Average Motorcycle Insurance Cost for a 21-Year-Old

COVID-19 Update: If you're thinking about motorcycle insurance in the context of coronavirus, see below for information.

We analyzed quotes from top insurers across the U.S. and found that the cost of motorcycle insurance for 21-year-olds can be as low as $381. However, depending on your location and insurance provider, we discovered that 21-year-olds could pay more than $900 more for motorcycle insurance.

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In addition to location, motorcycle insurance companies determine price based on your driving history, the model of bike you're insuring and the coverage limits you select. While your gender may also affect the cost of your motorcycle insurance, it's usually not a significant factor.

How Much Does Motorcycle Insurance Cost For 21-Year-Olds?

The average motorcycle insurance cost for 21-year-olds is $714 per year, or about $60 per month.

A 21-year-old's motorcycle insurance cost will depend largely on where they live. In Chicago, the most affordable city for motorcycle insurance we surveyed, rates are 42% cheaper than in Los Angeles. In L.A., motorcycle insurance costs an average of $954 per year. New York's prices, on the other hand, are the closest to the national average cost of coverage for 21-year-old riders — about $677 per year in the Big Apple.

A bar graph showing the average costs of motorcycle insurance for 21-year-olds in Chicago, Los Angeles and New York
A bar graph showing the average costs of motorcycle insurance for 21-year-olds in Chicago, Los Angeles and New York

Gender can affect motorcycle insurance rates for 21-year-olds, but nationally the effect isn't significant. While we found that female riders can expect to pay slightly more for motorcycle coverage than young men, our 21-year-old female rider pays only $7 more per year than her male counterpart.

Rider profileProgressive motorcycle insuranceGEICO motorcycle insuranceDairyland motorcycle insuranceAllstate motorcycle insuranceNationwide motorcycle insuranceAverage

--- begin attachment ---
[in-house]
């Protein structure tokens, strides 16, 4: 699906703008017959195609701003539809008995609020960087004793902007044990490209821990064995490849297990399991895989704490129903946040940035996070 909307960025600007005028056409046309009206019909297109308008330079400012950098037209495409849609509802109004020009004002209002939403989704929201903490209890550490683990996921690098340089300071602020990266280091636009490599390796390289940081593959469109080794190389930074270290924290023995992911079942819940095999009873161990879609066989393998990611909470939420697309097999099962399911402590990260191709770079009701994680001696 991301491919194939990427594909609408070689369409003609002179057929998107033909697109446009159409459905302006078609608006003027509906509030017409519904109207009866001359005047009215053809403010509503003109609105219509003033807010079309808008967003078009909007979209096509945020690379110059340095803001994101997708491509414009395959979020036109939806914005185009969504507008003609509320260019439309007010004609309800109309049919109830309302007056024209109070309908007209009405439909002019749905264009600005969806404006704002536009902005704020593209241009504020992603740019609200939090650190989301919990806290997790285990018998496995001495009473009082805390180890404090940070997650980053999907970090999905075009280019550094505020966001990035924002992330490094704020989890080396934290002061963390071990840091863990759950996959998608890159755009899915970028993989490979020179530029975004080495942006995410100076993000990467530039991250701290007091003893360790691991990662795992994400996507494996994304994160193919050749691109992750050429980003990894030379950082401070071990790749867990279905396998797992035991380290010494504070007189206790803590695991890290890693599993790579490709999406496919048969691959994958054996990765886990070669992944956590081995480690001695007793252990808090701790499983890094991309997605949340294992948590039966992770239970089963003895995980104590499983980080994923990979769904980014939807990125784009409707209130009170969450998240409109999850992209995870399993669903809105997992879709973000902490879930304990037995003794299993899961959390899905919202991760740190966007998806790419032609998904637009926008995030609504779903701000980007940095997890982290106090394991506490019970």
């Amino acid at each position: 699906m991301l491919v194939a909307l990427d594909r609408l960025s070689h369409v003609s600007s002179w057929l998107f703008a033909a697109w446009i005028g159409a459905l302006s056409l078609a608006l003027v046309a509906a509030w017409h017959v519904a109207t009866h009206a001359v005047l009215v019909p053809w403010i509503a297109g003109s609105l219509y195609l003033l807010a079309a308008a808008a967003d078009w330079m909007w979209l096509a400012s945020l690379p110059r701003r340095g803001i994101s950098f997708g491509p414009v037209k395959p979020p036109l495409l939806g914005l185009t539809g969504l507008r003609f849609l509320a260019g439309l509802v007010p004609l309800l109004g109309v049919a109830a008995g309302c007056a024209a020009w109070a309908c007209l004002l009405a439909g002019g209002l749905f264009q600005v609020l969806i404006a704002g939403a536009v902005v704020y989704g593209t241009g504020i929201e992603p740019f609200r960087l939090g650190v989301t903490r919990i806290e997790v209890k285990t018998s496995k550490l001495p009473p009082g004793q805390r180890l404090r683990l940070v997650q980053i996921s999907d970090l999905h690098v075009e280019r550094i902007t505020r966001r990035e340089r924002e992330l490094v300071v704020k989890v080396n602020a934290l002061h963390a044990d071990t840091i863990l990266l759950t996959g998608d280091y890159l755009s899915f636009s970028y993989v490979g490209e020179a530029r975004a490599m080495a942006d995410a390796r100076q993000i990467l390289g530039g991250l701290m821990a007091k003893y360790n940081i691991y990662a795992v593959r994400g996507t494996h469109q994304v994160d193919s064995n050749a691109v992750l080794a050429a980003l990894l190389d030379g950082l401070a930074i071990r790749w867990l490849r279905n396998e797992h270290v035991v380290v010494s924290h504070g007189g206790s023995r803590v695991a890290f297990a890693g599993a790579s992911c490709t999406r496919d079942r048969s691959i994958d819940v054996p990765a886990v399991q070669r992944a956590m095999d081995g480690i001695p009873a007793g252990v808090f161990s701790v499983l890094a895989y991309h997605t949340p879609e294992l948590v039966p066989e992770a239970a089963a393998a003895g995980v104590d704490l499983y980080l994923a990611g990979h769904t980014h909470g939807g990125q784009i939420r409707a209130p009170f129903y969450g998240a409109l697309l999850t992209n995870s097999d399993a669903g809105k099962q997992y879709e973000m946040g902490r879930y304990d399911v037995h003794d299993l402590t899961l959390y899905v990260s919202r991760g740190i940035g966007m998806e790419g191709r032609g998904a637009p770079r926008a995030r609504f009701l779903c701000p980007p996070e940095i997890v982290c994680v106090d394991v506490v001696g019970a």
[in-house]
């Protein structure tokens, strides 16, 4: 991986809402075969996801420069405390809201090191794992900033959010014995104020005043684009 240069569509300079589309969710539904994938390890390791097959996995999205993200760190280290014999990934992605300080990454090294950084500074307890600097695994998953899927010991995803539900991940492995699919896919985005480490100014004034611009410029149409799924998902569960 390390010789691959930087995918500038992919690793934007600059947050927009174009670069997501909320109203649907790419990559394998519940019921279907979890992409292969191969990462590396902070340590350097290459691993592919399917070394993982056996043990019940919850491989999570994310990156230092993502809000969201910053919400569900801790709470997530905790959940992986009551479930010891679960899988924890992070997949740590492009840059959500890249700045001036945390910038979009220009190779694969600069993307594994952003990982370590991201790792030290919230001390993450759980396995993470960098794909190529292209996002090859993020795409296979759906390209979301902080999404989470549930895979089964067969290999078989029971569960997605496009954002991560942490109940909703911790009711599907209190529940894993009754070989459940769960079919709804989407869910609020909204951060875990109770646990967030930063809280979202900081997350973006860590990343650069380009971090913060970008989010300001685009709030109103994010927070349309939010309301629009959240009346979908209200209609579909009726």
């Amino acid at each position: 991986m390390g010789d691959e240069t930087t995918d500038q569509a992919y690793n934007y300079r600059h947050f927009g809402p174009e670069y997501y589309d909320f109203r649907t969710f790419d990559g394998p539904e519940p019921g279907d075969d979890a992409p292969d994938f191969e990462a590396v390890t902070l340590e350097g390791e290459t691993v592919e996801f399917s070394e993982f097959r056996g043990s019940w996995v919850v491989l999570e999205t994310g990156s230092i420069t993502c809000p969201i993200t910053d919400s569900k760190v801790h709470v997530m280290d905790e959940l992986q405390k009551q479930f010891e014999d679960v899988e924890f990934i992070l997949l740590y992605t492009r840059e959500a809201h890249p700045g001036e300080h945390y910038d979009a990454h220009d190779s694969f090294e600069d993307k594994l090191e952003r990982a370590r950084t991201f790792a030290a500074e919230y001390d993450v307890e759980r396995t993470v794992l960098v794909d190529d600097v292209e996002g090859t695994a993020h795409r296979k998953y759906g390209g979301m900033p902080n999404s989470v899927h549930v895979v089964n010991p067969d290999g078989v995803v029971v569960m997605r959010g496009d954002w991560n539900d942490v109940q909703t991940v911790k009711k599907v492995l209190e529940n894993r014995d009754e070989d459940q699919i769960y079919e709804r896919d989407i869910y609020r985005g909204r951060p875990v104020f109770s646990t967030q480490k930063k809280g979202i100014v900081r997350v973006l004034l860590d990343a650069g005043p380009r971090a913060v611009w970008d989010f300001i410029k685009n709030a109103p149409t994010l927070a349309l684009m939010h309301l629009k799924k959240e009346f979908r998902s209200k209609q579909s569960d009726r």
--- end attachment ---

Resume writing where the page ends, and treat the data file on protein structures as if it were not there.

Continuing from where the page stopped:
21-year-old man$796$778$892$534$381$676
21-year-old woman$796$778$928$534$381$683
Annual difference in rates for men compared to women0%0%-4%0%0%-1%

Depending on the city, the cost disparity can be higher: In New York, motorcycle insurance costs are 4% higher for female riders than for male riders. In Chicago, the difference is less than 1%.

Cheapest Motorcycle Insurance for 21-Year-Olds

On average, the company that offered the cheapest motorcycle insurance to 21-year-old riders is Nationwide. However, the cheapest insurer overall may not have the most affordable policies in your city, or may not offer service in your area. Since rates can vary greatly by region, the only way to ensure you get the cheapest rates in your area is to compare quotes from multiple companies.

A bar graph showing the average costs of motorcycle insurance for 21-year-olds with prices from large insurers
A bar graph showing the average costs of motorcycle insurance for 21-year-olds with prices from large insurers

For example in Chicago, Nationwide's motorcycle quotes are the cheapest among the insurers we considered,. Nationwide has an annual cost difference of about $600 in Chicago compared to the most expensive provider, GEICO. Across all cities, the average difference between the highest rates and the lowest is $574 per year.